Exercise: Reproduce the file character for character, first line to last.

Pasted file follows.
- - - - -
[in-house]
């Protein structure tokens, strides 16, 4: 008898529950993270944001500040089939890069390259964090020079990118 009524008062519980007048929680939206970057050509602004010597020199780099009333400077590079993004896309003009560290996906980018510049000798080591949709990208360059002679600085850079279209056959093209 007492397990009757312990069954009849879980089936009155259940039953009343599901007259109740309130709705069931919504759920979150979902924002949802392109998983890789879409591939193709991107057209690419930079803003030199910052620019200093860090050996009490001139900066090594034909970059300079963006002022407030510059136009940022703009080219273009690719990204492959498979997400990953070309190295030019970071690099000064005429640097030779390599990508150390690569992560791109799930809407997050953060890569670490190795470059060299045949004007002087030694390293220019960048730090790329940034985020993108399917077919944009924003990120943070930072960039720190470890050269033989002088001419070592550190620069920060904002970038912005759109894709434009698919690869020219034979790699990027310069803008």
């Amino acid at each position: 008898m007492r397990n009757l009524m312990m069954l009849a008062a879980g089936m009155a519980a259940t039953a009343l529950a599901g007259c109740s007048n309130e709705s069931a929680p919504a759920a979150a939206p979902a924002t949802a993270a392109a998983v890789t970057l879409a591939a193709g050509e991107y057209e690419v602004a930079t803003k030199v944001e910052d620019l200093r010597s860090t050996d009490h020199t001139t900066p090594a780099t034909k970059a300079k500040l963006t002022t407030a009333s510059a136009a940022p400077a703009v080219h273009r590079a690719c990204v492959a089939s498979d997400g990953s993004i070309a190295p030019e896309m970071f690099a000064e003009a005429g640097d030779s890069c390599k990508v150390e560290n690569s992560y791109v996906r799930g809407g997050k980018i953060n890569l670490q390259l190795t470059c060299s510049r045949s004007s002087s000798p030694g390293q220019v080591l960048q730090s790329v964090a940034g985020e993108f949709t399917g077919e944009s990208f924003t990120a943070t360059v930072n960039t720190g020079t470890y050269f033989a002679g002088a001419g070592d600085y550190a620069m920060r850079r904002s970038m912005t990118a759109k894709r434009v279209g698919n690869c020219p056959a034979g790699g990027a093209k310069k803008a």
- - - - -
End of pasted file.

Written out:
[in-house]
């Protein structure tokens, strides 16, 4: 008898529950993270944001500040089939890069390259964090020079990118 009524008062519980007048929680939206970057050509602004010597020199780099009333400077590079993004896309003009560290996906980018510049000798080591949709990208360059002679600085850079279209056959093209 007492397990009757312990069954009849879980089936009155259940039953009343599901007259109740309130709705069931919504759920979150979902924002949802392109998983890789879409591939193709991107057209690419930079803003030199910052620019200093860090050996009490001139900066090594034909970059300079963006002022407030510059136009940022703009080219273009690719990204492959498979997400990953070309190295030019970071690099000064005429640097030779390599990508150390690569992560791109799930809407997050953060890569670490190795470059060299045949004007002087030694390293220019960048730090790329940034985020993108399917077919944009924003990120943070930072960039720190470890050269033989002088001419070592550190620069920060904002970038912005759109894709434009698919690869020219034979790699990027310069803008």
């Amino acid at each position: 008898m007492r397990n009757l009524m312990m069954l009849a008062a879980g089936m009155a519980a259940t039953a009343l529950a599901g007259c109740s007048n309130e709705s069931a929680p919504a759920a979150a939206p979902a924002t949802a993270a392109a998983v890789t970057l879409a591939a193709g050509e991107y057209e690419v602004a930079t803003k030199v944001e910052d620019l200093r010597s860090t050996d009490h020199t001139t900066p090594a780099t034909k970059a300079k500040l963006t002022t407030a009333s510059a136009a940022p400077a703009v080219h273009r590079a690719c990204v492959a089939s498979d997400g990953s993004i070309a190295p030019e896309m970071f690099a000064e003009a005429g640097d030779s890069c390599k990508v150390e560290n690569s992560y791109v996906r799930g809407g997050k980018i953060n890569l670490q390259l190795t470059c060299s510049r045949s004007s002087s000798p030694g390293q220019v080591l960048q730090s790329v964090a940034g985020e993108f949709t399917g077919e944009s990208f924003t990120a943070t360059v930072n960039t720190g020079t470890y050269f033989a002679g002088a001419g070592d600085y550190a620069m920060r850079r904002s970038m912005t990118a759109k894709r434009v279209g698919n690869c020219p056959a034979g790699g990027a093209k310069k803008a």